It is amazing, just how little material needs to be sanded off to adjust the bias of the bowl either to make the bias stronger or weaker. The skill is knowing how to remove as little as possible, whilst still being able to retain the basic geometric "proven template" shape. If the "proven template" shape in altered then the bowls may be able to be made to run down the test table acceptably but might not do so on the green - thus great skill and knowledge is required.

Finally, the bowl would have been hand polished either black if the original timber was not considered to be 100% or natural, using a clear finish, if the timber was considered the very best. I am sure there are still a lot of crown green bowlers who have found memories of the "Extra Quality" bowls, which were polished natural and had the Deluxe decoration on them. I know that if any bowler has lost their bowls, they always seem to describe them as being of that quality! Now we use a very hard wearing spray finish rather than hand polishing with shellac.

These traditional skills still exist. Although now the "ball" shape blank is turned on the same C.N.C. lathes as we use for our Drakes Pride composition bowls, which means that they are more accurately made to the required geometric shape, than could have been achieved, by even the most skilled craftsman. All the other skills remain the same, especially, when it comes to the biasing. The new Lignum Vitae bowls will lose some 20gms - 46gms in weight in the first year, after that, with care and attention, involving bowls being re-polished at least biannually they should give many, many years of service.

One of the reasons that Composition bowls were first introduced, was that in hot weather, as experienced in the Southern Hemisphere, Lignum Vitae bowls were prone to split, the Dunlop company being one of the first companies to introduce a replacement material using a rubber compound.

So, in Australia and New Zealand, bowlers will probably only know Lignum Vitae bowls from their display cabinets, whereas Drakes Pride based in the North of England means we see many thousands of Crown Green Lignum Vitae bowls each year as they pass through our factory for renovation and re-polishing.

So, "woods" are still going strong, but the composition bowls are taking a larger and larger market share. In the next article, I will cover the processes of the manufacture of Composition bowls.

Some Information on Lignum Vitae the 'wood' used for bowls

 LIGNUM VITAE

 (Guiacum officinale L. principally; also G. sanctum L. &

G. guatamalense Planch. Family - Zygophyllaceae.)

Other Names.

Guiacum wood. Bois de Gaiac (Fr.), Porkholz (Ger), Pokhout (Dutch), Lignum Sanctum (P.R.).

General Description.

Lignum Vitae is one of the most outstanding of all timbers, as it is not only one of the hardest and heaviest known woods, but also has the almost unique property of being self-lubricating - that is, of containing sufficient oil or resin to make it suitable for bearings, etc., without either catching fire from friction, or needing any oil.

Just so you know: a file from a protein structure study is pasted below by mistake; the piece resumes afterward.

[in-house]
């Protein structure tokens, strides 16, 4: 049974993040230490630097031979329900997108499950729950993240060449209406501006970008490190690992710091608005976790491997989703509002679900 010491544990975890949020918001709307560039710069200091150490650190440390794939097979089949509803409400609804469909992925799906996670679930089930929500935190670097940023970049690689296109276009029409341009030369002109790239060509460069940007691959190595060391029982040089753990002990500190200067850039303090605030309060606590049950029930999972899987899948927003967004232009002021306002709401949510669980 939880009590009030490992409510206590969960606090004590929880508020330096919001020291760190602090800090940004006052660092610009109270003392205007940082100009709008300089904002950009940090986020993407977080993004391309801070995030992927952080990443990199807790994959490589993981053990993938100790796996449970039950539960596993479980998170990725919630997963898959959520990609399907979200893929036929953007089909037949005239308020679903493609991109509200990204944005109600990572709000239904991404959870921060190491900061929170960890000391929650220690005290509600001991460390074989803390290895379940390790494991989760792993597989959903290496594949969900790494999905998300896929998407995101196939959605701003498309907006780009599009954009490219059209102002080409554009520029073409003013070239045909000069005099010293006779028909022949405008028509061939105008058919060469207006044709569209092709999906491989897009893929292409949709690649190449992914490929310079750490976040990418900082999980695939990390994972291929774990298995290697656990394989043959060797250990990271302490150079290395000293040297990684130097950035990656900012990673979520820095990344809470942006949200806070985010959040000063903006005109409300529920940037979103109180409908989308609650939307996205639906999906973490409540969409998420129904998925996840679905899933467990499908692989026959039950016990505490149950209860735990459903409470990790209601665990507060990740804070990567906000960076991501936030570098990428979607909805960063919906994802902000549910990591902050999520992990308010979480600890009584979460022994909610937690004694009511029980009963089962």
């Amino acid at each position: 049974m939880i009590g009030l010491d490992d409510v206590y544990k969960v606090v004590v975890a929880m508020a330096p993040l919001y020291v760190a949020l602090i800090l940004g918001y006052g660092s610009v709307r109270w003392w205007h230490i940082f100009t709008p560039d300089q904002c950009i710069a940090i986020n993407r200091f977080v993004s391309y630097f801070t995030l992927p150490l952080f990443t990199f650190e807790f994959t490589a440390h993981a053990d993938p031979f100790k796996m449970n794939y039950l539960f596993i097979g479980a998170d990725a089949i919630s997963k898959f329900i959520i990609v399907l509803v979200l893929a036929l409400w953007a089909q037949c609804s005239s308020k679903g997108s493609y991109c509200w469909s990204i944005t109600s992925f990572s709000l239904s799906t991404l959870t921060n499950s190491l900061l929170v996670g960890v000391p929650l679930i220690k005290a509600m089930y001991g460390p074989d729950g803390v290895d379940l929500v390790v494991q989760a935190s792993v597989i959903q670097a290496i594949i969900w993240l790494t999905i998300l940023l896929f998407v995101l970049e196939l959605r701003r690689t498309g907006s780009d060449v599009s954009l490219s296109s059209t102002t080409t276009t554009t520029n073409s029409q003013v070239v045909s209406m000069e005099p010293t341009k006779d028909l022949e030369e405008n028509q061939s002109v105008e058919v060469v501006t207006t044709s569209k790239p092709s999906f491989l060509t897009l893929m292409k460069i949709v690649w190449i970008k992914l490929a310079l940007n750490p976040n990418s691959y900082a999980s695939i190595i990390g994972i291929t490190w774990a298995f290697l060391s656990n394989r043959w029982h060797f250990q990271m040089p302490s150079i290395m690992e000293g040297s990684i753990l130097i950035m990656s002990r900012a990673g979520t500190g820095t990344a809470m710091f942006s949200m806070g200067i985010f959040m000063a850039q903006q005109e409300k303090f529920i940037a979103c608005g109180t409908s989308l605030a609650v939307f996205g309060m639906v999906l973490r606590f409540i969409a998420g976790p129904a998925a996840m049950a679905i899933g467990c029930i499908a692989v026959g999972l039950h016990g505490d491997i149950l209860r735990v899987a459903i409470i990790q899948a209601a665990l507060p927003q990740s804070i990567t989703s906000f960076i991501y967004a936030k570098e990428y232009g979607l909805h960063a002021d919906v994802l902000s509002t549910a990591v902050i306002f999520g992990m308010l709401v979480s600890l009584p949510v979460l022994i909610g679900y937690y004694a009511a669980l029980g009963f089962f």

The sapwood of G. officinale is narrow, pale yellow in colour and sharply defined. Logs which have lain for a long time in the forest may lack the sapwood altogether. In Bahama Lignum (G. sanctum) the sapwood is very wide, sometimes 9 in. in a 10in. log. Heartwood varies from olive green to brown or almost black, often somewhat streaked; on exposure the colour darkens. Figure is occasionally fond, due either to changes in colour or a fine ripple, caused by the very interlocked grain. The wood is slightly scented, but this is only noticeable when the wood is warmed or rubbed. The texture is fine and uniform, and the wood has a characteristically oiled feel. Its weight varies from 72 to 83lb. A cu. Ft. (when seasoned to 15 per cent. moisture content), averaging about 78lb.

Seasoning.

A somewhat refractory wood to season, needing considerable care to avoid streaks.

Strength.

Extremely resistant to abrasive wear although somewhat brittle under impact, very difficult to split radially, but comparatively easy on a tangential plane. Extremely hard: the Forest Products Research Laboratory state that it is three to four times as hard as English oak.

Durability.

Extremely resistant to decay and insect attack: damage has, however, occasionally been caused to logs by longhorn beetles. The wood is acid resisting.

Working Qualities.

It is difficult to work with hand tools and hard to saw and machine, tending to ride over cutters in planning and increased loading to pressure bars is necessary. The cutting angle should not exceed 15 degrees. It turns excellently and takes a high polish.

Uses.

Its principal uses are for bearings and bushing blocks, for propeller shaft of ships (where it is reported to last from three to seven years). No wood has proved satisfactory as a substitute. It is ideal for pulley sheaves (where it has been reported to last for 50 years in good condition), dead eyes, caster wheels, etc. It is also used for "woods" in the game of bowls, and for turnery; bowls, etc., of this wood have been made since the early 17th century. It is stated that it is replacing metal for bearings in roller mills, in steel and tube works, as it is cheaper and has a longer life than metal, and needs no lubrication.

It has been used for sleepers in Panama, but these were taken up after 30 years (because too small for a new track) and used again for dock work.

Notes concerning its use for Bowling Green Bowls based on Drakes Pride experience:

1) The best Lignum for bowls was said to be from Santo Domingo and should be from Guiacum Officinale.

2) Drakes Pride expect 'new' timber to have a specific gravity of about 1.36 sg. Which would fall to about 1.32 after 1st season playing bowls.

3) Even in the UK Bowls made from the timber will crack and become useless if left in direct sunlight or if they become too hot. So it proved to be basically unsuitable in hotter climates such as Australia and South Africa.

4) Lignum bowls are still used quite extensively for Crown Green Bowls.

© Peter Clare 2009 -

© E.A. Clare & Son Ltd. This article can only be reproduced in part or whole with the permission of E.A. Clare & Son Ltd.